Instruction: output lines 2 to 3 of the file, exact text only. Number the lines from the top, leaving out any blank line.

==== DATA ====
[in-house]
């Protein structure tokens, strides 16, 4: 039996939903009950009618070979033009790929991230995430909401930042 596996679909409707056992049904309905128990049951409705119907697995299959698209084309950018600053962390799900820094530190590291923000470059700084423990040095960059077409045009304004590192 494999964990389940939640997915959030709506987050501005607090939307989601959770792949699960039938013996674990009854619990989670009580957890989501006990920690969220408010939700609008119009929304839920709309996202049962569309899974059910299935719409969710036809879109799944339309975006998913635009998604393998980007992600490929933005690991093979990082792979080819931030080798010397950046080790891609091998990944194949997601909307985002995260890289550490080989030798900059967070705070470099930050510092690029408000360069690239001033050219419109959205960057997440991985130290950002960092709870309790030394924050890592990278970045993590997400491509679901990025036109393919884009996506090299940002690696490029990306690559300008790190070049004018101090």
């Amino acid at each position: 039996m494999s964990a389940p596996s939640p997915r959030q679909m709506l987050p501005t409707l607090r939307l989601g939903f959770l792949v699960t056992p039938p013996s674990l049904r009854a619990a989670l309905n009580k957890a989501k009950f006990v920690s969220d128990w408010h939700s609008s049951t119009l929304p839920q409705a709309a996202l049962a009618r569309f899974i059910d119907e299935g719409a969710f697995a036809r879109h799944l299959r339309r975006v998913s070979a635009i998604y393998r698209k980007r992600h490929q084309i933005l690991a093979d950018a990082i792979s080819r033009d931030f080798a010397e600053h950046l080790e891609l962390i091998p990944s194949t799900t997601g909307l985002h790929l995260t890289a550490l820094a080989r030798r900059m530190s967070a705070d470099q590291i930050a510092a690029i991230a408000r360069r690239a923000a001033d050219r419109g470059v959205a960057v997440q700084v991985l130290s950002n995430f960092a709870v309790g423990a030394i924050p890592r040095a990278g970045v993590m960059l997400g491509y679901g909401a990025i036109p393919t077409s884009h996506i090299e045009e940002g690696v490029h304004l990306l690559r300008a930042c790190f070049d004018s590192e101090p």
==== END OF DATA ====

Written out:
């Protein structure tokens, strides 16, 4: 039996939903009950009618070979033009790929991230995430909401930042 596996679909409707056992049904309905128990049951409705119907697995299959698209084309950018600053962390799900820094530190590291923000470059700084423990040095960059077409045009304004590192 494999964990389940939640997915959030709506987050501005607090939307989601959770792949699960039938013996674990009854619990989670009580957890989501006990920690969220408010939700609008119009929304839920709309996202049962569309899974059910299935719409969710036809879109799944339309975006998913635009998604393998980007992600490929933005690991093979990082792979080819931030080798010397950046080790891609091998990944194949997601909307985002995260890289550490080989030798900059967070705070470099930050510092690029408000360069690239001033050219419109959205960057997440991985130290950002960092709870309790030394924050890592990278970045993590997400491509679901990025036109393919884009996506090299940002690696490029990306690559300008790190070049004018101090």
């Amino acid at each position: 039996m494999s964990a389940p596996s939640p997915r959030q679909m709506l987050p501005t409707l607090r939307l989601g939903f959770l792949v699960t056992p039938p013996s674990l049904r009854a619990a989670l309905n009580k957890a989501k009950f006990v920690s969220d128990w408010h939700s609008s049951t119009l929304p839920q409705a709309a996202l049962a009618r569309f899974i059910d119907e299935g719409a969710f697995a036809r879109h799944l299959r339309r975006v998913s070979a635009i998604y393998r698209k980007r992600h490929q084309i933005l690991a093979d950018a990082i792979s080819r033009d931030f080798a010397e600053h950046l080790e891609l962390i091998p990944s194949t799900t997601g909307l985002h790929l995260t890289a550490l820094a080989r030798r900059m530190s967070a705070d470099q590291i930050a510092a690029i991230a408000r360069r690239a923000a001033d050219r419109g470059v959205a960057v997440q700084v991985l130290s950002n995430f960092a709870v309790g423990a030394i924050p890592r040095a990278g970045v993590m960059l997400g491509y679901g909401a990025i036109p393919t077409s884009h996506i090299e045009e940002g690696v490029h304004l990306l690559r300008a930042c790190f070049d004018s590192e101090p």